Greenfield School Committee seeks Open Meeting Law training



Staff Writer
Published: 5/31/2023 3:16:29 PM
Modified: 5/31/2023 3:16:03 PM

GREENFIELD — After more than an hour of discussion on Tuesday, School Committee members agreed to have Superintendent Christine DeBarge coordinate an Open Meeting Law training session for committee members that will be informed by questions they submit.

“We all could stand some training on how to be a good public official,” said committee member Jean Wall.

The meeting would occur during a working session at a date to be determined.

Tuesday’s special meeting was scheduled to discuss an Open Meeting Law complaint filed by School Committee Chair Amy Proietti against Mayor Roxann Wedegartner, who also serves on the committee.

In the complaint filed with the state Attorney General’s Office, Proietti alleges Wedegartner violated the law in two instances. In the first allegation, she cites an email the mayor sent to city councilors and School Committee members on April 20, in which she disputed statements made by Proietti during a City Council meeting the night prior. In the email, she outlines her rationale for citing an enrollment drop of 158 students and how that was connected to the fiscal year 2024 budget.

“She expresses a personal opinion and shares it in an email, and makes no attempt to make the information public, or share the information publicly at a meeting of the School Committee,” Proietti wrote in the complaint.

The second alleged violation, Proietti argues, was in an email sent to both city boards on May 16, in which Wedegartner forwards an email from the city’s attorney, Jesse Belcher-Timme.

The Open Meeting Law defines deliberation as “oral or written communication through any medium, including electronic mail, between or among a quorum of a public body on any public business within its jurisdiction,” with the exception of “distribution of a meeting agenda, scheduling information, or distribution of reports or documents that may be discussed at a meeting, provided that no opinion of a member is expressed.” Deliberation that occurs outside of a posted meeting violates the law.

Wedegartner, who has until June 6 to formally respond, had not filed a response as of Tuesday’s meeting.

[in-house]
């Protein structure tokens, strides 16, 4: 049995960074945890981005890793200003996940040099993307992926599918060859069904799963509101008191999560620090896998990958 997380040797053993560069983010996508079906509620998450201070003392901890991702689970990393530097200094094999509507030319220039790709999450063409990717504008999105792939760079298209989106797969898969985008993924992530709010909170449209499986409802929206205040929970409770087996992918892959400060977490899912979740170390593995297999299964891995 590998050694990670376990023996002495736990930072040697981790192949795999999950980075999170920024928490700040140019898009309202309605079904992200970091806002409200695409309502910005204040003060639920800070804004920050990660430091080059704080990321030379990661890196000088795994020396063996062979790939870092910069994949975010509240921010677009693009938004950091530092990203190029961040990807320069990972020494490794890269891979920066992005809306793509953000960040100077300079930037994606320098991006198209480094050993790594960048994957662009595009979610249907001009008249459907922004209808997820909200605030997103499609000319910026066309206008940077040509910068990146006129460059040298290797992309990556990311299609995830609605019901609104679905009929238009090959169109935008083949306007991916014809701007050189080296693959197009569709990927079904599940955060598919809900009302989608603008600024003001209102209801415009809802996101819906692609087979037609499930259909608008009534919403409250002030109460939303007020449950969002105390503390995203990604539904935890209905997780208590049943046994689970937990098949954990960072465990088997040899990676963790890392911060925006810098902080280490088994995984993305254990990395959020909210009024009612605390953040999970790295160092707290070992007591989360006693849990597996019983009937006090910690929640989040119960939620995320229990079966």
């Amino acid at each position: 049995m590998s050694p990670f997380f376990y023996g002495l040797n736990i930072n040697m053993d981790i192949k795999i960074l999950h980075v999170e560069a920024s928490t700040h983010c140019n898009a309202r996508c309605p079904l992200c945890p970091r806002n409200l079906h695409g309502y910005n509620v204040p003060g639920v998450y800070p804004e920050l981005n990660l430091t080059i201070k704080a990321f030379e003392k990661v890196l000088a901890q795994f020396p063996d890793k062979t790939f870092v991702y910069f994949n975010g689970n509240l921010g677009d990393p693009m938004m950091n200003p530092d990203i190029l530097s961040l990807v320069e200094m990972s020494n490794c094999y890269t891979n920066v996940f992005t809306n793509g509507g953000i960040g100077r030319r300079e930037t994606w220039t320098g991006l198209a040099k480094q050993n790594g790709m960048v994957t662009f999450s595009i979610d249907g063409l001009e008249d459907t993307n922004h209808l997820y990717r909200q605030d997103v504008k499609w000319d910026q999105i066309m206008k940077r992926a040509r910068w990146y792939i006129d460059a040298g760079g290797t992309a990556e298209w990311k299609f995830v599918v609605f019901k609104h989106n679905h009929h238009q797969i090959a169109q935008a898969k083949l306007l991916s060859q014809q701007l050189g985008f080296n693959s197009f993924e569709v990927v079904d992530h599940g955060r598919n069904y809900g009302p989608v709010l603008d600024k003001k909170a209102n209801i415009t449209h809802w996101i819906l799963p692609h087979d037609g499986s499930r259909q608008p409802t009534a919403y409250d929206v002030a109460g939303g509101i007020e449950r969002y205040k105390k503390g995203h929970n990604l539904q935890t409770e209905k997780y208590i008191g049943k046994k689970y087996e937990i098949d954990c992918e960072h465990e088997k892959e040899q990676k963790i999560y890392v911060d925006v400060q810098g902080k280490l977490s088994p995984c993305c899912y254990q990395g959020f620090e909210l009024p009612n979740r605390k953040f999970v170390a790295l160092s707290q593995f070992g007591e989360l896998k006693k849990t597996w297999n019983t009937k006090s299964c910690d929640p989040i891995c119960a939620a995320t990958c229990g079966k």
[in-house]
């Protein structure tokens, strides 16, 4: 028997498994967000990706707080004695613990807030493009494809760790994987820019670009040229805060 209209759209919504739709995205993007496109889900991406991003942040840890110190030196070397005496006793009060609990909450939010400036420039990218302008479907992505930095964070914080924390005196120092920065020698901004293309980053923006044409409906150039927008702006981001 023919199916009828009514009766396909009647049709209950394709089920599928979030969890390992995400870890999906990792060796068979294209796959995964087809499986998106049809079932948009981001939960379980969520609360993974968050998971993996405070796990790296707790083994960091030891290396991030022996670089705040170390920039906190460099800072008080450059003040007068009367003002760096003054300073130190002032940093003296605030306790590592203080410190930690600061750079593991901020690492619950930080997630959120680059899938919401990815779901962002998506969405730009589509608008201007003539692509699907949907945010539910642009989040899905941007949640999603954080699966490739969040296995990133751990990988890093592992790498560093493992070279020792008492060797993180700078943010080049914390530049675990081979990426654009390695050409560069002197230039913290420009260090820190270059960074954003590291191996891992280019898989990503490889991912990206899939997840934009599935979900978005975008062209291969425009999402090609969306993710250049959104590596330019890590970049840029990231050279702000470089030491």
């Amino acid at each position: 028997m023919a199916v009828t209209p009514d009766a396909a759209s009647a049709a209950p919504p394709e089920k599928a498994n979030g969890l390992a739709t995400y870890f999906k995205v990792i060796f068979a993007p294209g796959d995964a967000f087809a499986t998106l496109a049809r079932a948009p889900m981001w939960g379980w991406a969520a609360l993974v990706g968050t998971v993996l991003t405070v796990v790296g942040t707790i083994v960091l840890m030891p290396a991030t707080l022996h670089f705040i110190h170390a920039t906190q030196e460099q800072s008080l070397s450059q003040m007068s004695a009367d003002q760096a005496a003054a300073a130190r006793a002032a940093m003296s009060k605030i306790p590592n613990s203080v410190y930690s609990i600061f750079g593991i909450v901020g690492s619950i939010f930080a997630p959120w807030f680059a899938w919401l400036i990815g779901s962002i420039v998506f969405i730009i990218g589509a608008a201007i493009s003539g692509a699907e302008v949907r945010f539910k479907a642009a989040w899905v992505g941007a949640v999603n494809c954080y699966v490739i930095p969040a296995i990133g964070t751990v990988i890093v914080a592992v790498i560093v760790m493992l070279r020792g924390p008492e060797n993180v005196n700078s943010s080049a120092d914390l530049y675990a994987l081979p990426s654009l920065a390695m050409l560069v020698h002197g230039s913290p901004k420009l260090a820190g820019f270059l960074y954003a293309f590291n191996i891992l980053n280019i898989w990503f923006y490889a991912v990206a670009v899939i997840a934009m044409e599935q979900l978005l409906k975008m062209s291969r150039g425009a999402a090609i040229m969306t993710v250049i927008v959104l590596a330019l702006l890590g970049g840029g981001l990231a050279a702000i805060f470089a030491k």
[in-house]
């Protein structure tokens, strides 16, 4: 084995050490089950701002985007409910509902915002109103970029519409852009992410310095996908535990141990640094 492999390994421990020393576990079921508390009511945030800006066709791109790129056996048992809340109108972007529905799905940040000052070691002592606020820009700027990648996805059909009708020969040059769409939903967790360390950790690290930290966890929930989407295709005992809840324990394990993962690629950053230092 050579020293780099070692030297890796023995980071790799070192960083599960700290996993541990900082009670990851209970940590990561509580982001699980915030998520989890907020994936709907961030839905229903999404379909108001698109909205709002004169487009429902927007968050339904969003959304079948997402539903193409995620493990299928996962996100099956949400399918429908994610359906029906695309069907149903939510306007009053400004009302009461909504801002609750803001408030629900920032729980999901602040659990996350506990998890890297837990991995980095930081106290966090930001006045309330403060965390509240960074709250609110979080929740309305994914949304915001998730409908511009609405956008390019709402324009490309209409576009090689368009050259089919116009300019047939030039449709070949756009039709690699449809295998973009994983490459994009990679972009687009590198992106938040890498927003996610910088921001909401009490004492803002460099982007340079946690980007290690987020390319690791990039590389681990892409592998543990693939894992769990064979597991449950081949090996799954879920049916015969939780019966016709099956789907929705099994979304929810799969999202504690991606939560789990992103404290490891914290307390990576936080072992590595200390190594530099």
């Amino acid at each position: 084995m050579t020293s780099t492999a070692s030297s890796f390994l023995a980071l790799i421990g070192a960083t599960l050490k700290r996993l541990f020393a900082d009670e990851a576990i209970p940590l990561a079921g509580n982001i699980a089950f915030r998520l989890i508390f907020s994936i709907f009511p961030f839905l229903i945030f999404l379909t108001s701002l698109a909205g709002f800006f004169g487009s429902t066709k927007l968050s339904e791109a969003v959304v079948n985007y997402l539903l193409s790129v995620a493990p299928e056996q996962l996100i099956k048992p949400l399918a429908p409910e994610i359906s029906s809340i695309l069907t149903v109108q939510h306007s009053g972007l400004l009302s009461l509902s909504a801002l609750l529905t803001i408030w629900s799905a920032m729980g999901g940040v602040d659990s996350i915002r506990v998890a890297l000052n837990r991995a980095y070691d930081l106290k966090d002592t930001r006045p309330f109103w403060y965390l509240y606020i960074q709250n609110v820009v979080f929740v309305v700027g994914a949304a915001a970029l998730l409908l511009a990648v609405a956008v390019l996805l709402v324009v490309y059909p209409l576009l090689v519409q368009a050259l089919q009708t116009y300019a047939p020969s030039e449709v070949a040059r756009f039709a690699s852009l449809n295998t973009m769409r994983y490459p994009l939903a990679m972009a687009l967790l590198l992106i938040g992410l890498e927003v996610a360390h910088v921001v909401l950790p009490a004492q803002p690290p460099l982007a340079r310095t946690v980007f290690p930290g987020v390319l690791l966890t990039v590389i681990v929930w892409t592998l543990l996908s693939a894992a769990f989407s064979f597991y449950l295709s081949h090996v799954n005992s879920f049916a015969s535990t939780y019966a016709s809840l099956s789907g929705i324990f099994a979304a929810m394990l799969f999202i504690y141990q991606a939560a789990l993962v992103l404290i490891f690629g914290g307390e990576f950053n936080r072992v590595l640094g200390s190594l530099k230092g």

“This is a little bit ‘the cart before the horse,” she said. “We will be filing a response. … I appreciate the fact you all are attempting to work your way through it.”

School Committee member Glenn Johnson-Mussad noted this wasn’t the first Open Meeting Law complaint filed against the board and a “refresher” would be worthwhile.

“As far as the substance of the complaints, I think the mayor is in a tricky position in terms of having the office of the mayor and the School Committee,” he added. “You may need to do certain things as a mayor that conflict with her role on the School Committee and Open Meeting Law. ... I feel like I could use some technical assistance to understand these distinctions.”

Vice Chair Kate Martini, who served as chair for the meeting, said while she understands people make mistakes, she did feel as though Wedegartner’s first email initiated deliberation and was in direct violation of the law.

“The other thing that bugged me about it is the school budget has got to be the thing the public has demonstrated they care the most about of anything that has come in my time, which admittedly has not been that long,” she said. “All the same, we’ve had an incredible amount of interest in this particular topic. It did make me uncomfortable that this discussion about school finances … was a continuation of the City Council meeting.”

The conversation on Tuesday, however, focused less on the content of the emails and more on how the School Committee should proceed. Martini made an initial motion for each member of the committee to attend a webinar hosted by the Massachusetts Association of School Committees or to read the Open Meeting Law and inform the chair after they had done so. The motion failed to receive majority support from the committee.

Martini countered Wedegartner’s statement that the AG’s office would conduct an investigation.

“They may conduct an investigation,” she said. “They will not necessarily do so. I think that may be affected by what we decide to do or not to do.”

After voting unanimously to instead direct DeBarge to coordinate an Open Meeting Law training for the School Committee, members also directed her to file a response with the AG’s office that states what was decided upon by committee members.

Reporter Mary Byrne can be reached at or 413-930-4429. Twitter: @MaryEByrne.


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